Nursing Home Sexual Assault Attorney in New Mexico
As shocking as it may seem, sexual assault is not uncommon in nursing homes. As reported by CNN, this issue is more widespread nationally than previously thought, and nursing homes are doing little to stop it. In a recent investigation, CNN found more than 1,000 nursing homes that had been cited for mishandling suspected cases of sexual abuse.
If you suspect your loved one has been a victim of sexual assault in a nursing home, call the Sorey Law Firm P.L.L.C. at (903) 212-2822 as soon as possible. We focus our practice on personal injury matters, including nursing home abuse in New Mexico. Our experienced legal team can take action to stop the abuse, and help you pursue the compensation you and your loved one deserve.
Sexual abuse in nursing homes consists of non-consensual sex in any form with a resident. The abuse includes any type of sexual contact with an elderly person who is unable to provide consent. Nursing home sexual assault may involve:
- Unwanted touching
- Coerced nudity
- Taking sexually explicit pictures or videos of a resident
- Taking photos of a resident who is not fully clothed.
As stated by the National Consumer Voice for Quality Long-Term Care, women and residents with dementia have the highest risk of being sexually abused in nursing homes, although all residents are vulnerable. Nearly two-thirds of people residing in nursing homes are women. Residents with dementia have impaired memory and communication skills, which makes them more susceptible to sexual abuse.
A sexual abuser in a nursing home can be anyone who has contact with residents. The abuser may include temporary or permanent nursing home staff, visitors to the facility, or even other residents. Some residents have dementia and other mental issues that could impact their behavior and result in resident-to-resident sexual aggression. Unfortunately, resident-to-resident sexual aggression is a common form of sexual abuse in nursing homes. Nursing home residents have the right to engage in consensual sex, but this right is dependent on both residents having the capacity to consent.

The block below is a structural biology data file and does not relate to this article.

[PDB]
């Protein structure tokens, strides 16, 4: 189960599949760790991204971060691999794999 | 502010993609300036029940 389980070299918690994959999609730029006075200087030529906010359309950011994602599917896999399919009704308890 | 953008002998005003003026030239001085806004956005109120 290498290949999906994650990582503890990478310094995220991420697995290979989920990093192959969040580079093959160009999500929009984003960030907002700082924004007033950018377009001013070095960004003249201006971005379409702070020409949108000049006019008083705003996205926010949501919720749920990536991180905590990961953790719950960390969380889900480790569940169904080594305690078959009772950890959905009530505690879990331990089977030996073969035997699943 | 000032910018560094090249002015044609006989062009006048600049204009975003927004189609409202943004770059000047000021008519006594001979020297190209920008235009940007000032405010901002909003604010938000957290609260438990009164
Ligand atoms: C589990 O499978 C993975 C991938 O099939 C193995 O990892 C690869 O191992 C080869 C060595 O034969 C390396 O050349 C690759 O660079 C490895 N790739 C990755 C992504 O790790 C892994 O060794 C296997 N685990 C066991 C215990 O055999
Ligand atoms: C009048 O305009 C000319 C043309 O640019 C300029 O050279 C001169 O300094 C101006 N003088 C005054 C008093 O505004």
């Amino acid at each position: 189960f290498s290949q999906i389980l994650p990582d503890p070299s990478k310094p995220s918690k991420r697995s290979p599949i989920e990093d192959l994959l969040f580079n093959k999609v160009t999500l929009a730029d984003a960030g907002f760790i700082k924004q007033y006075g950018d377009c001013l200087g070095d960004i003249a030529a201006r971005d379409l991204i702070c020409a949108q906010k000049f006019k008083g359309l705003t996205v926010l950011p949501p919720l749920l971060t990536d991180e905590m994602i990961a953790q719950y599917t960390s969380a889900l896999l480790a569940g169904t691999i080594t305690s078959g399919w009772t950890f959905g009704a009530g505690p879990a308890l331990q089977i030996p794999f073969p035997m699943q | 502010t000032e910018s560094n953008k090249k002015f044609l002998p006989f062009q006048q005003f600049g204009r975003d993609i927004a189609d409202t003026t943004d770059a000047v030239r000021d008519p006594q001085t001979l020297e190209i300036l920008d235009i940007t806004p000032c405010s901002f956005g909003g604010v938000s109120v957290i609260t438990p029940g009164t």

In the 1,000 cases of nursing homes cited by the federal government for mishandling or failing to prevent sexual abuse, at least 25% of the abuse was perpetrated by nurses, aides, and nursing home staff members. Only a small percentage of the cases of sexual abuse were committed by visitors or unknown assailants. Most citations involved sexual abuse committed by residents against other residents. However, the most serious allegations, including rape, digital penetration, and other forms of sexual assault, were made against caregivers and other nursing home workers.
If a nursing resident is being sexually assaulted or abused, there may be physical or emotional signs, which may include:
- Bruises on the breasts, genitals, or around the inner thighs
- Torn, stained, or bloodied underwear
- Difficulty sitting or walking that is new
- Unexplained genital infections or sexually transmitted diseases